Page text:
The Aesthetic Properties of Cotton
Cotton is the most used textile in the world today. It is a natural, cellulosic fiber and is grown in 80 different countries, and distributed in many more (Hegde). So what is so amazing about this fabric that it is a favorite among the world's population? Not only is it the comfort, versatility, and availability, but also, simply, the way it looks.
Throughout history, people have been amazed at this natural fiber, which shares properties with wool at its abundance and versatility. In 1350 John Mandeville wrote about the cotton he first saw in India. He said, "There, in India grew, a wonderful tree which bore tiny lambs on the ends of its branches. These branches were so pliable that they bent down to allow the lambs to feed when they are hungry" (Cotton Textiles). Soon, the whole world was in on the production of this mysterious fiber, which felt like fur and grew on trees.
Before cotton is made into textile, before spun into yarn, and before put through the gin, one of its aesthetic properties, its color, can determine if it is too be used or not. According to research done at University of Tennessee, Knoxville, the color of cotton sample is decided by its degree of reflectance and its yellowness. The degree of reflectance is how bright the sample is, and the yellowness shows the amount of pigmentation. There are also other colors of cotton besides yellow, which include white, gray, tinged, and spotted. When the color of the unprocessed cotton fades, the ability to process the cotton is diminished (Hegde).
To be used in a fashion property, before it is spun cotton can be mercerized. This is a way to strengthen the material, and can also give it a silkier appearance. The process swells the cross-section of the fibers so that the feel and appearance are improved (Cotton Textiles).
Once woven, the aesthetic importance of cotton changes from simply the usability of the fibers to the versatility of both how it is finished and what is can be used for.
Cotton has great color retention. This means, that once dyed the color will not fade easily. A simple search on google.com for the phrase "color retention of cotton" will bring up results from stores like JC Penny and Western Uniform to Motorcycle companies and furniture outlets selling items made of cotton and using its color retention as a selling point.
Not only is cotton color retention superb, but it is also easy to print on. Screen-printing, digital printing, and inkjet printing are all popular ways to print on this textile. Another Google search looking for "printing cotton" and one will find thousands of companies offering to print anything you want on cotton in a number of ways, for a relatively cheap price.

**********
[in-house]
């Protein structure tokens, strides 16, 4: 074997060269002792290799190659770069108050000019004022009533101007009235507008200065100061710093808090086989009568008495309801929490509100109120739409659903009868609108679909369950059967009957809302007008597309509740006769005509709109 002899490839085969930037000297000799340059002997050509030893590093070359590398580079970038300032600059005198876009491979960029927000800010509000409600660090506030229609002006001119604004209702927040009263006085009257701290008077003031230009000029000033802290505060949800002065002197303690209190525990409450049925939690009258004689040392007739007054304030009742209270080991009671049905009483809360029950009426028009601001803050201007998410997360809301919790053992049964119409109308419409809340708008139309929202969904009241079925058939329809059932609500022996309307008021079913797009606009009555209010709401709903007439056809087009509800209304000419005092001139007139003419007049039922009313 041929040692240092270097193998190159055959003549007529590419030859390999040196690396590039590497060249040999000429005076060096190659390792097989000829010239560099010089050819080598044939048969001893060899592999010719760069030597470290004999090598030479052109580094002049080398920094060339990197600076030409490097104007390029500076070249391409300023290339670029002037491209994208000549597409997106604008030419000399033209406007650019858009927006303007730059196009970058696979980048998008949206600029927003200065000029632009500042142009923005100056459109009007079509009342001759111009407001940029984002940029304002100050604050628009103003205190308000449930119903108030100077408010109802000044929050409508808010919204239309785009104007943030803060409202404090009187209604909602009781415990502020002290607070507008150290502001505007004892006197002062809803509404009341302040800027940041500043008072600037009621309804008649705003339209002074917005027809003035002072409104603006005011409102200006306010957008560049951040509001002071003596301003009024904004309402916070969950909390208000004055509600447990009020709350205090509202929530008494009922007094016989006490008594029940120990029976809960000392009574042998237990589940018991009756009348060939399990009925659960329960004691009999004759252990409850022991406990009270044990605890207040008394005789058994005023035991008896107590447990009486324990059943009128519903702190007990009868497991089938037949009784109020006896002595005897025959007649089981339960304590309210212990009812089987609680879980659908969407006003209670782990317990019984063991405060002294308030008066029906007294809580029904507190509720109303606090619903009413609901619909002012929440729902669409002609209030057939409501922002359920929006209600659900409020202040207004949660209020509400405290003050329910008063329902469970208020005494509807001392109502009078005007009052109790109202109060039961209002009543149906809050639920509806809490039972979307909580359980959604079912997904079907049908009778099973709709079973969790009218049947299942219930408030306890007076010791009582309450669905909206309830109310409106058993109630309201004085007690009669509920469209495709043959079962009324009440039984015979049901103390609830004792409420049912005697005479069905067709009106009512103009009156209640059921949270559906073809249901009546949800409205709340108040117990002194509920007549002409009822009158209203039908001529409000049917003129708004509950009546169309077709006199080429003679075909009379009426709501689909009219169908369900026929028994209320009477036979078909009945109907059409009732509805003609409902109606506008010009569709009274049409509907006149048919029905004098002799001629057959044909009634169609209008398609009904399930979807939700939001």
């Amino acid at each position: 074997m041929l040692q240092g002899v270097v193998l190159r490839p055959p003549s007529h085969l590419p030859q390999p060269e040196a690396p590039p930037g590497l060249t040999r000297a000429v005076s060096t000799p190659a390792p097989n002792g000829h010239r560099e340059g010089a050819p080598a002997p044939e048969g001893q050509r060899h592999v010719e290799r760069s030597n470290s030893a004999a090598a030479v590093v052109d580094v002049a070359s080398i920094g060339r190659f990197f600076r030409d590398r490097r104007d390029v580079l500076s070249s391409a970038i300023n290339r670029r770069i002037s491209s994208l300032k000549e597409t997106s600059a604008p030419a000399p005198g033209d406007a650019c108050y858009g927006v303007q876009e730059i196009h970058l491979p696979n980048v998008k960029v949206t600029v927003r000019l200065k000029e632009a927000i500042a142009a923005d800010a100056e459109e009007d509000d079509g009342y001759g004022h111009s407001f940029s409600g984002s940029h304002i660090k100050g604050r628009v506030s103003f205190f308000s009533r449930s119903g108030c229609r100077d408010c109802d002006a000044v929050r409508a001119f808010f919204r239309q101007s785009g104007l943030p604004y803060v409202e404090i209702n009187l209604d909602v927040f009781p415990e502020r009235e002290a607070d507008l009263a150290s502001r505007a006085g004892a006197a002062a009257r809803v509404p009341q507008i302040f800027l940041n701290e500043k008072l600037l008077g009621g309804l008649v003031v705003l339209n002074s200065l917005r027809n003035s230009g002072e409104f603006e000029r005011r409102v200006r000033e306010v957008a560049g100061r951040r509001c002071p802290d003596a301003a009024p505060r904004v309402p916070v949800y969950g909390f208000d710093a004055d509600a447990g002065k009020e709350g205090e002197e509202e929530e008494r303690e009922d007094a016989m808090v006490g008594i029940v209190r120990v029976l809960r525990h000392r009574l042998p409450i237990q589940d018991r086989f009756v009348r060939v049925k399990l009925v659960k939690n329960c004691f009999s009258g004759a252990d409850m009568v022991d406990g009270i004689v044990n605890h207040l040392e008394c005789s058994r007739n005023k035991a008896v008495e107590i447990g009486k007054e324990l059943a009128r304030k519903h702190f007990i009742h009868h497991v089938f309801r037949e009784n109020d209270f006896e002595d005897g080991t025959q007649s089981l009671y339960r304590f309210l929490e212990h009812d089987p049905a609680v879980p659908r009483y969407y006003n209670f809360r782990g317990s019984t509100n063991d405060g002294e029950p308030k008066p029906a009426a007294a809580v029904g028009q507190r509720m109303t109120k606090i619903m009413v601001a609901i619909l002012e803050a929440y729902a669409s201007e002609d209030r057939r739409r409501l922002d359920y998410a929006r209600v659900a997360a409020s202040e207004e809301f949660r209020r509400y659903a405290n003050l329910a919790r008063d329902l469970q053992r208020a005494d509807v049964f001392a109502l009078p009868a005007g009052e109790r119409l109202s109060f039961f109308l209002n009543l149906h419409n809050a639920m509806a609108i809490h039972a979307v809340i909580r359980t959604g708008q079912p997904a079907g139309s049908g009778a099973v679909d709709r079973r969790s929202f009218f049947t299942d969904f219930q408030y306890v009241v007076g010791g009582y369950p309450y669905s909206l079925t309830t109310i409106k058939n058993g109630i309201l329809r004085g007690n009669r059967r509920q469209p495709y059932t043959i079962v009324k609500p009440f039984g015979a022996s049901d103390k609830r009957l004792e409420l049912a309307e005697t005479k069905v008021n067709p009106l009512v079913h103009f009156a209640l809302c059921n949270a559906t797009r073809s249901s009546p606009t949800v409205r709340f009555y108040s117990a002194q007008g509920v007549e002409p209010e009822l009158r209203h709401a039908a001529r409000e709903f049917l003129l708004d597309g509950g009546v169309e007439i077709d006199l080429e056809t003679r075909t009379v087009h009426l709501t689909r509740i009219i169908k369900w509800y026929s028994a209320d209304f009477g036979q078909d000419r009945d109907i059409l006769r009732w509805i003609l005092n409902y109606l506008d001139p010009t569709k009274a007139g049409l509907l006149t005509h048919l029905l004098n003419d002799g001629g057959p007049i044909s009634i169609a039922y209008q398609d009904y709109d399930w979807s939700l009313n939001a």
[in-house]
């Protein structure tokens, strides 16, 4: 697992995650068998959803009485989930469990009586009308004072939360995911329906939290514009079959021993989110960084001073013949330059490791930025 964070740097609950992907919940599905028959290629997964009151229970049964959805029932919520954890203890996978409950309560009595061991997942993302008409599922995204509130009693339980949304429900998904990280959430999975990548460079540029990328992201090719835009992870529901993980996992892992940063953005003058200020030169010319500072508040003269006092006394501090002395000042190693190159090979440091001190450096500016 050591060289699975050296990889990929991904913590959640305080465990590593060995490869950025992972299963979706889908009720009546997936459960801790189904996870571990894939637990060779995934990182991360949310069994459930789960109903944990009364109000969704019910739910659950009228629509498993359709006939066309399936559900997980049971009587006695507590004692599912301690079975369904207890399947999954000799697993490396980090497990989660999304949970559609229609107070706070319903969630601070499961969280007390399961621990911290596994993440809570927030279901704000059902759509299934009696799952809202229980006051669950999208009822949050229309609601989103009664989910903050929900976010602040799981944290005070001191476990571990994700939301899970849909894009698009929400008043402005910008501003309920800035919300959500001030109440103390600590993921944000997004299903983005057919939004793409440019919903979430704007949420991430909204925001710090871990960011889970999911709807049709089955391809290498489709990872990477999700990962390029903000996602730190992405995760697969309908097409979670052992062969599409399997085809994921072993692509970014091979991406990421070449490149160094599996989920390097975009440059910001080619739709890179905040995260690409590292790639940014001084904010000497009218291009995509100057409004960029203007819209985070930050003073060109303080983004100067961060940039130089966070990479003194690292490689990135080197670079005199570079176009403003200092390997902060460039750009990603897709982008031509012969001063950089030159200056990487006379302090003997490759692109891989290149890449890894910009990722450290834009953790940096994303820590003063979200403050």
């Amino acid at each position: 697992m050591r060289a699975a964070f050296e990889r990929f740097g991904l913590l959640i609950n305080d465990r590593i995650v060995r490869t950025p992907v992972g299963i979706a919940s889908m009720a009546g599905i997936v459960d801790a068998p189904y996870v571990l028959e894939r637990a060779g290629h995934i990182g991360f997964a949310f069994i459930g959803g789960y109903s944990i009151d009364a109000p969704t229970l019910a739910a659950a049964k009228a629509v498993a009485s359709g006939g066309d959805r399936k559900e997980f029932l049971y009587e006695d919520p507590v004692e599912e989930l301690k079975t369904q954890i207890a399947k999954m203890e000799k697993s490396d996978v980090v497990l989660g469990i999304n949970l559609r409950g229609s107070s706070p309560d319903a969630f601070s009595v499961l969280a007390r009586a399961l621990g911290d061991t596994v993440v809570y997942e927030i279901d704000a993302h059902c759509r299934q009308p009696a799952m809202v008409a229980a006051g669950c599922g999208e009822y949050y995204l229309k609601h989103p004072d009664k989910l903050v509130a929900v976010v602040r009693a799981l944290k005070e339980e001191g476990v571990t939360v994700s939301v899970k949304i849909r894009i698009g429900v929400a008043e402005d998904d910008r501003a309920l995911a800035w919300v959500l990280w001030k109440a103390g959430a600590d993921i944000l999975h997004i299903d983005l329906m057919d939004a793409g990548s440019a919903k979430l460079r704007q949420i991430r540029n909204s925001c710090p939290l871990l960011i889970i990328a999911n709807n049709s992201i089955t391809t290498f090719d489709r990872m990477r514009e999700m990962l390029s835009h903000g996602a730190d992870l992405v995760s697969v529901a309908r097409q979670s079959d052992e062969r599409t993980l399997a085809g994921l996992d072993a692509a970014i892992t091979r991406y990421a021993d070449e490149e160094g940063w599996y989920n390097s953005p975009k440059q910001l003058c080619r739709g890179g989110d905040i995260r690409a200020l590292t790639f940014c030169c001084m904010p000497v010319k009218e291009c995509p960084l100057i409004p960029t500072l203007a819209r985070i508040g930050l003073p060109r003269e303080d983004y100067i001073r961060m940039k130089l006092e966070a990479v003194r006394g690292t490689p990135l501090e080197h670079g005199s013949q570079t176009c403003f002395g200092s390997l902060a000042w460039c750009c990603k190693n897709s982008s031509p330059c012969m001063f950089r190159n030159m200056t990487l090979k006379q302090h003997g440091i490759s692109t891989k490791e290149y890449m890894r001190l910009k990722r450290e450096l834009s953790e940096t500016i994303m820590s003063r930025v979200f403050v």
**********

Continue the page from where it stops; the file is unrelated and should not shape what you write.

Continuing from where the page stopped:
On top of its retention for color and printing, cotton is also very easy to drape. These characteristics of cotton turn it from a multipurpose fabric into a fabric used in fashion. Designs of this fabric are varied, from furniture, to dresses, to bed sheets, and more. The ability of this fiber to be manipulated in so many ways, to have the capability to be turned into something beautiful, is the reason why cotton has both practical, and superfluous aesthetic appeal. This is only one of the reasons why it is the most used fabric in the world.
Hegde, Raghavendra R., Atul Dahiya, and M. G. Kamath. "Cotton Fibers." Material Science and Engineering. Apr. 2004. University of Tennessee, Knoxville. 20 Sept. 2008 <http://www.engr.utk.edu/mse/pages/textiles/cotton%20fibers.htm>.
"Cotton Textiles." Indianetzone Textiles. 20 Sept. 08 <http://textiles.indianetzone.com/1/cotton.htm>.
By Abby Edsall
"The Touch, the Feel, of Cotton"
From the beginning cotton has impacted the way we live our lives. Cotton has been used for many years and makes up about 56% of all fibers used in clothing, and home furnishings in the United States. Cotton is a soft and natural producing plant fiber that is the most utilized fiber crop plant used around the world. Not only is it the most used, it is one of the most comfortable, versatile and durable of all plant fibers. A cottons blend and grade can change its aesthetic properties that is why is can be easily used to make a variety of products.
Cotton is a very versatile fabric and that explains why it has many different aesthetic properties. It is one of the most used fabrics because of its smooth hand and comfort. Cotton also has the ability to retain 24-27 times its own weight in water thus making it more comfortable to wear. The cottons ability to be hydrophilic also contributes to its good color retention. Some other properties that cotton has are its pleasant matte luster and soft drape. Cottons most common use is in T-shirts but developers from Cotton Inc. are concentrating on attracting women in the high fashion industry by advertising cottons comfort but with the aesthetics of other natural luxury fibers.
Although cotton has a low retention level and can wrinkle easily, many cotton garments on the market have been treated with wrinkle resistant finishes or blended with other fibers to reduce the need to iron the garments. This makes it easy for people in our fast paced world today to look good in cotton clothes without having to pay a lot of money or time arranging them. These are just a few of the aesthetic properties of cotton and how it has become one of the most used and enjoyed fabric in the world today.
"Fabric Development: Bringing Out the Luxurious Side of Cotton." Cotton Incorporated. Cotton Inc. Sept. 2008 <http://www.cottoninc.com>.
Hegde, Raghavendra R. "COTTON FIBERS." Apr. 2004. Sept. 2008 <http://www.engr.utk.edu>.
Willbanks/ VP Marketing and Sales, Amy. "COTTON." Fabrics.Net. Apr. 2001. Textile Fabric Consultants, Inc. Sept. 2008 <http://fabrics.net>.
By Amelia Fisher
Copyright © 2008 Department of Textile and Apparel Management
University of Missouri
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